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|Researchers Develop New Model for Cystic Fibrosis|
|Written by Administrator|
In a first, researchers at the University of Iowa and the University of Missouri have developed a pig model for cystic fibrosis (CF) that appears to closely mimic cystic fibrosis in human infants. This new model should improve understanding of cystic fibrosis and may also speed discovery of new cystic fibrosis treatments.
cystic fibrosis is a common hereditary disease that affects multiple organ systems, including the intestines, pancreas, and lung. Mice with cystic fibrosis causing mutations have helped researchers learn more about cystic fibrosis, however, differences in physiology and biology mean that mice with cystic fibrosis mutations do not develop many of the typical symptoms that affect humans with cystic fibrosis.
"Lack of a better model has hampered our ability to answer long-standing questions in cystic fibrosis," explained Christopher Rogers, Ph.D., a former postdoctoral fellow in internal medicine at the UI Roy J. and Lucille A. Carver College of Medicine, and one of the cystic fibrosis study's lead authors. "The cystic fibrosis pig provides a unique opportunity to study one of the most common genetic diseases, and we hope to translate this new knowledge into better therapies and preventions."
In addition to Rogers, co-lead authors of the study were David Stoltz, M.D., Ph.D., UI assistant professor of internal medicine, and David Meyerholz, D.V.M., Ph.D., UI assistant professor of pathology.
The senior study author was Michael Welsh, M.D., UI professor of internal medicine and molecular physiology and biophysics, who holds the Roy J. Carver Chair of Internal Medicine and Physiology and Biophysics. Welsh also is a Howard Hughes Medical Institute investigator.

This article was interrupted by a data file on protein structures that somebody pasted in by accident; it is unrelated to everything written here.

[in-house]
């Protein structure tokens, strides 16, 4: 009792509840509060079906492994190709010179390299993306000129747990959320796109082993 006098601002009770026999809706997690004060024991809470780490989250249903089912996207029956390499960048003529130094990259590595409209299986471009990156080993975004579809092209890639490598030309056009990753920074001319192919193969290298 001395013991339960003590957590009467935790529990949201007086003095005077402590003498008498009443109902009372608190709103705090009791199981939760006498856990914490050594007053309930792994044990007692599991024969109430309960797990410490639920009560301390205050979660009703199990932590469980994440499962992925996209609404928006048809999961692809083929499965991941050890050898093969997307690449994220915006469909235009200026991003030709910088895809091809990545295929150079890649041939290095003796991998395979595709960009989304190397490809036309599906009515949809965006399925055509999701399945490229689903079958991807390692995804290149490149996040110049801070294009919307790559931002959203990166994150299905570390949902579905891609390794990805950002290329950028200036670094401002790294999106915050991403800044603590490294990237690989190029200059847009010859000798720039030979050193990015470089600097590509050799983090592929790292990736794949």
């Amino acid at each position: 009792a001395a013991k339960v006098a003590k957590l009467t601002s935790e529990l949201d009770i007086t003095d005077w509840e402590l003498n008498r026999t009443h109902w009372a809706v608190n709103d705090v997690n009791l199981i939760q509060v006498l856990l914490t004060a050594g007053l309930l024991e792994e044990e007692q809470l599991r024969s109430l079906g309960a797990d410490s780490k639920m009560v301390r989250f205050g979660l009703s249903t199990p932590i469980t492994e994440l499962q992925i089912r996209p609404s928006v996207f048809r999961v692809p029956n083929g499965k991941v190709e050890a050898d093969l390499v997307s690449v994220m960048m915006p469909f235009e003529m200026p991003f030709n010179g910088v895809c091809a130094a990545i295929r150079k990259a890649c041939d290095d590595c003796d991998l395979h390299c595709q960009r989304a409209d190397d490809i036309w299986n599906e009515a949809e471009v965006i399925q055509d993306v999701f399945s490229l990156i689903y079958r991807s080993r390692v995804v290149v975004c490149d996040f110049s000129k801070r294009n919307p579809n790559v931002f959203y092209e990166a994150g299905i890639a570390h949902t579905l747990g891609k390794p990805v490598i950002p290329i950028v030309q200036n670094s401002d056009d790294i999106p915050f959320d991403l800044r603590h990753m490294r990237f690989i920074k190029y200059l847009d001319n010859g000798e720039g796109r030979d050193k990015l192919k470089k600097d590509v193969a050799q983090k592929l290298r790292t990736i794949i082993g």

Cystic fibrosis occurs when a person inherits two mutated copies of the CFTR gene leading to loss of ion channel function that adversely affects many organs. To create the cystic fibrosis pigs, the researchers used gene targeting to disrupt one copy of the normal gene in pig cells. They then cloned these altered cells to produce pigs with only one good copy of the gene. Like human cystic fibrosis-carriers, these animals did not show cystic fibrosis symptoms. The pigs were then bred naturally, and about one in four of the piglets were born with two disrupted copies of the gene.
The researchers established that piglets lacking CFTR have the abnormal ion channel activity that is a hallmark of cystic fibrosis disease. They also showed that the cystic fibrosis piglets develop the same disease characteristics that are commonly seen in newborn humans with cystic fibrosis, including a bowel obstruction known as meconium ileus, which often is the first sign of cystic fibrosis in humans. The pigs also have an abnormal pancreas, liver, and gall bladder, similar to cystic fibrosis patients.
"Thus far, the clinical, physiological and age-related appearance of cystic fibrosis disease in the pigs, as well as the organs involved, mimic cystic fibrosis seen in people," Stoltz said.
A primary cause of death and disability in patients with cystic fibrosis is lung disease. However, many questions remain about how infection and inflammation leads to lung damage. In the study, the lungs of the newborn cystic fibrosis pigs appeared similar to the lungs of their normal littermates and had no sign of infection or inflammation, possibly shedding some initial insight on the process. As the cystic fibrosis pigs mature and are exposed to airborne bacteria and viruses, the researchers hope to learn more about how and why lung disease develops in patients withcystic fibrosis.
"Researchers can now begin to study the disease progression as it is happening, something not possible in humans," Meyerholz said.
The research team included UI scientists from internal medicine, pediatrics, surgery and periodontics. In addition, Randall Prather, Ph.D., the distinguished professor of reproductive biology at MU College of Agriculture, Food and Natural Resources, and his colleagues were part of the research team.
The study was funded in part by grants from the National Heart, Lung, and Blood Institute and National Institute of Diabetes and Digestive and Kidney Disease of the National Institutes of Health, Food for the 21st Century and the Cystic Fibrosis Foundation.
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